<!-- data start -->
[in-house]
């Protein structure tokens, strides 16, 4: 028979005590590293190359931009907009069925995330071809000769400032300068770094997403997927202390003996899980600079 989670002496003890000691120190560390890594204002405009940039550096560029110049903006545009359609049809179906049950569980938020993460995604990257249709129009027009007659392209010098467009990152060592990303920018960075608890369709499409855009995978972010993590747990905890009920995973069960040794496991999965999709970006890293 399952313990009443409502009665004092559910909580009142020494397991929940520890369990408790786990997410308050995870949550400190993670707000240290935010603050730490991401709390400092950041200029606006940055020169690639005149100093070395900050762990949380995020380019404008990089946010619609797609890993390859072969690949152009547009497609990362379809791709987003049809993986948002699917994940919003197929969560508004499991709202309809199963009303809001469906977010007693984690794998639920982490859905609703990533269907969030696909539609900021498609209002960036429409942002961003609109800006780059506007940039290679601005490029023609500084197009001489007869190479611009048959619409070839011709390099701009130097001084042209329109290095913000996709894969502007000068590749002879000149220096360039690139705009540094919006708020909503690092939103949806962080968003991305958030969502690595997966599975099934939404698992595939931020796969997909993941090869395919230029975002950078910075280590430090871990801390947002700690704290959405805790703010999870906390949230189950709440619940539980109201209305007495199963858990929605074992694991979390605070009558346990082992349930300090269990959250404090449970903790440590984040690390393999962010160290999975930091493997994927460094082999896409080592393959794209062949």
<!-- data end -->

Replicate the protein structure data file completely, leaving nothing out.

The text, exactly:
[in-house]
């Protein structure tokens, strides 16, 4: 028979005590590293190359931009907009069925995330071809000769400032300068770094997403997927202390003996899980600079 989670002496003890000691120190560390890594204002405009940039550096560029110049903006545009359609049809179906049950569980938020993460995604990257249709129009027009007659392209010098467009990152060592990303920018960075608890369709499409855009995978972010993590747990905890009920995973069960040794496991999965999709970006890293 399952313990009443409502009665004092559910909580009142020494397991929940520890369990408790786990997410308050995870949550400190993670707000240290935010603050730490991401709390400092950041200029606006940055020169690639005149100093070395900050762990949380995020380019404008990089946010619609797609890993390859072969690949152009547009497609990362379809791709987003049809993986948002699917994940919003197929969560508004499991709202309809199963009303809001469906977010007693984690794998639920982490859905609703990533269907969030696909539609900021498609209002960036429409942002961003609109800006780059506007940039290679601005490029023609500084197009001489007869190479611009048959619409070839011709390099701009130097001084042209329109290095913000996709894969502007000068590749002879000149220096360039690139705009540094919006708020909503690092939103949806962080968003991305958030969502690595997966599975099934939404698992595939931020796969997909993941090869395919230029975002950078910075280590430090871990801390947002700690704290959405805790703010999870906390949230189950709440619940539980109201209305007495199963858990929605074992694991979390605070009558346990082992349930300090269990959250404090449970903790440590984040690390393999962010160290999975930091493997994927460094082999896409080592393959794209062949």